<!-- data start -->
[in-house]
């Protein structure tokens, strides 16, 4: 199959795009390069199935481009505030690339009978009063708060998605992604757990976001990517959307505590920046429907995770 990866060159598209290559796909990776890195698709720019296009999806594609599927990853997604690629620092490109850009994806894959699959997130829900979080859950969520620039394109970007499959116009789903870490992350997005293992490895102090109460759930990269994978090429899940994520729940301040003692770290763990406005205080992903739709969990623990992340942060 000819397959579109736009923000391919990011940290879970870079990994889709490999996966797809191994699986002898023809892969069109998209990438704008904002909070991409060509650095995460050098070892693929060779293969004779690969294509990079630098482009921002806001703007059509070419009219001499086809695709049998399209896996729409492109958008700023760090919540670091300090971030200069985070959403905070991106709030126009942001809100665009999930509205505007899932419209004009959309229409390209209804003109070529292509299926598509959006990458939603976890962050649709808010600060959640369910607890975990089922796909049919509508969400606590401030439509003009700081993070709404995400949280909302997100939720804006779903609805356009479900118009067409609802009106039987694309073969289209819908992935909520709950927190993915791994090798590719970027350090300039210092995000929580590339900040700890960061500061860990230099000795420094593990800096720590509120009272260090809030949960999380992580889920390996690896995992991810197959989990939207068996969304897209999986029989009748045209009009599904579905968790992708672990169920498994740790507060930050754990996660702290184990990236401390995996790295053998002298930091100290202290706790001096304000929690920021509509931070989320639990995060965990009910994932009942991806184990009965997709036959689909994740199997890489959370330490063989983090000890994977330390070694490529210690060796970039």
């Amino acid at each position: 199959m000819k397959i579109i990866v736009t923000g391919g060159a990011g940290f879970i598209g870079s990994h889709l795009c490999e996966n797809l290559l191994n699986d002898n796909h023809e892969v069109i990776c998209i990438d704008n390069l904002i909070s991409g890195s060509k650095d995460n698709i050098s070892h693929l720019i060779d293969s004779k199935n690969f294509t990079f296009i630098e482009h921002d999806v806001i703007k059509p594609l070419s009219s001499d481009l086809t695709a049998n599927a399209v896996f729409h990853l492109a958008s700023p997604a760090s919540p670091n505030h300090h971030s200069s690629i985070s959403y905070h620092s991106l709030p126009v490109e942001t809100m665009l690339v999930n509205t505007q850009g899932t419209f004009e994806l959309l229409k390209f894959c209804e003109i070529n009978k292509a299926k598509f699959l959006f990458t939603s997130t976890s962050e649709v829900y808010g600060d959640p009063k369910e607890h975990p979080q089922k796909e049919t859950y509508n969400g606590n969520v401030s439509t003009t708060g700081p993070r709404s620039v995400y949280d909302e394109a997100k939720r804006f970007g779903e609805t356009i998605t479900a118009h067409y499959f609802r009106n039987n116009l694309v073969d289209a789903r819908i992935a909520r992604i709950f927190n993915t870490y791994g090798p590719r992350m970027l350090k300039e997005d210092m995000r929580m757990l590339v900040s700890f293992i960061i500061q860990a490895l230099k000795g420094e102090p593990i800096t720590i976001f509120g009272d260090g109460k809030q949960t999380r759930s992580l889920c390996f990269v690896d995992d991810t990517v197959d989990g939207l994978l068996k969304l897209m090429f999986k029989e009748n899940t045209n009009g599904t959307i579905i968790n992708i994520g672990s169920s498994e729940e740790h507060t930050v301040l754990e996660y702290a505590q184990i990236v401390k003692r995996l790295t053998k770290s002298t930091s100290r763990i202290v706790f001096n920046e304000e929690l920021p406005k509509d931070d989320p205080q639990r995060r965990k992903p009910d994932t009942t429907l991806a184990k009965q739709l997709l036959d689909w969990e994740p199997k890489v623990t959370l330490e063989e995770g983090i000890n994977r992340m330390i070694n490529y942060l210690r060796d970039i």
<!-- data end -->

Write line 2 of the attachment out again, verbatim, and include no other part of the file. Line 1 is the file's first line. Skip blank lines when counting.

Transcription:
């Protein structure tokens, strides 16, 4: 199959795009390069199935481009505030690339009978009063708060998605992604757990976001990517959307505590920046429907995770 990866060159598209290559796909990776890195698709720019296009999806594609599927990853997604690629620092490109850009994806894959699959997130829900979080859950969520620039394109970007499959116009789903870490992350997005293992490895102090109460759930990269994978090429899940994520729940301040003692770290763990406005205080992903739709969990623990992340942060 000819397959579109736009923000391919990011940290879970870079990994889709490999996966797809191994699986002898023809892969069109998209990438704008904002909070991409060509650095995460050098070892693929060779293969004779690969294509990079630098482009921002806001703007059509070419009219001499086809695709049998399209896996729409492109958008700023760090919540670091300090971030200069985070959403905070991106709030126009942001809100665009999930509205505007899932419209004009959309229409390209209804003109070529292509299926598509959006990458939603976890962050649709808010600060959640369910607890975990089922796909049919509508969400606590401030439509003009700081993070709404995400949280909302997100939720804006779903609805356009479900118009067409609802009106039987694309073969289209819908992935909520709950927190993915791994090798590719970027350090300039210092995000929580590339900040700890960061500061860990230099000795420094593990800096720590509120009272260090809030949960999380992580889920390996690896995992991810197959989990939207068996969304897209999986029989009748045209009009599904579905968790992708672990169920498994740790507060930050754990996660702290184990990236401390995996790295053998002298930091100290202290706790001096304000929690920021509509931070989320639990995060965990009910994932009942991806184990009965997709036959689909994740199997890489959370330490063989983090000890994977330390070694490529210690060796970039």